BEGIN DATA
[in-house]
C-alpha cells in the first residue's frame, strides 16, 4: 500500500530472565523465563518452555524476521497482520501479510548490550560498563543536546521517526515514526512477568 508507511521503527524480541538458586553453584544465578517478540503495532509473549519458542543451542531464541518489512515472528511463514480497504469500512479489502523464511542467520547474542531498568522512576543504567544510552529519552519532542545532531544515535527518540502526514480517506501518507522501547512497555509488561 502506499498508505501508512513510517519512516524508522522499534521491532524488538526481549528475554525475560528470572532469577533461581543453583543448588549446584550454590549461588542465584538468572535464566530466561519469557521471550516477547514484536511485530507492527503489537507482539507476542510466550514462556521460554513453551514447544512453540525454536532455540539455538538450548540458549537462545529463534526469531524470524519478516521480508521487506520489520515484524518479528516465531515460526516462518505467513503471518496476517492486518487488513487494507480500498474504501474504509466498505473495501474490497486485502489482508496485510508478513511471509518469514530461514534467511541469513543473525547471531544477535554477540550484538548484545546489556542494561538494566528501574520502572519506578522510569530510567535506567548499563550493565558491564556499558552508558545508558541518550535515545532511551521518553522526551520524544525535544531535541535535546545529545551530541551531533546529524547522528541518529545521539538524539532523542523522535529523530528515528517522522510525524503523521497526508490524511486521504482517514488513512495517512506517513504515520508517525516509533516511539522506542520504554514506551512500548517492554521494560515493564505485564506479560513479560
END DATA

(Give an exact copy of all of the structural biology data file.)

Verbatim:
[in-house]
C-alpha cells in the first residue's frame, strides 16, 4: 500500500530472565523465563518452555524476521497482520501479510548490550560498563543536546521517526515514526512477568 508507511521503527524480541538458586553453584544465578517478540503495532509473549519458542543451542531464541518489512515472528511463514480497504469500512479489502523464511542467520547474542531498568522512576543504567544510552529519552519532542545532531544515535527518540502526514480517506501518507522501547512497555509488561 502506499498508505501508512513510517519512516524508522522499534521491532524488538526481549528475554525475560528470572532469577533461581543453583543448588549446584550454590549461588542465584538468572535464566530466561519469557521471550516477547514484536511485530507492527503489537507482539507476542510466550514462556521460554513453551514447544512453540525454536532455540539455538538450548540458549537462545529463534526469531524470524519478516521480508521487506520489520515484524518479528516465531515460526516462518505467513503471518496476517492486518487488513487494507480500498474504501474504509466498505473495501474490497486485502489482508496485510508478513511471509518469514530461514534467511541469513543473525547471531544477535554477540550484538548484545546489556542494561538494566528501574520502572519506578522510569530510567535506567548499563550493565558491564556499558552508558545508558541518550535515545532511551521518553522526551520524544525535544531535541535535546545529545551530541551531533546529524547522528541518529545521539538524539532523542523522535529523530528515528517522522510525524503523521497526508490524511486521504482517514488513512495517512506517513504515520508517525516509533516511539522506542520504554514506551512500548517492554521494560515493564505485564506479560513479560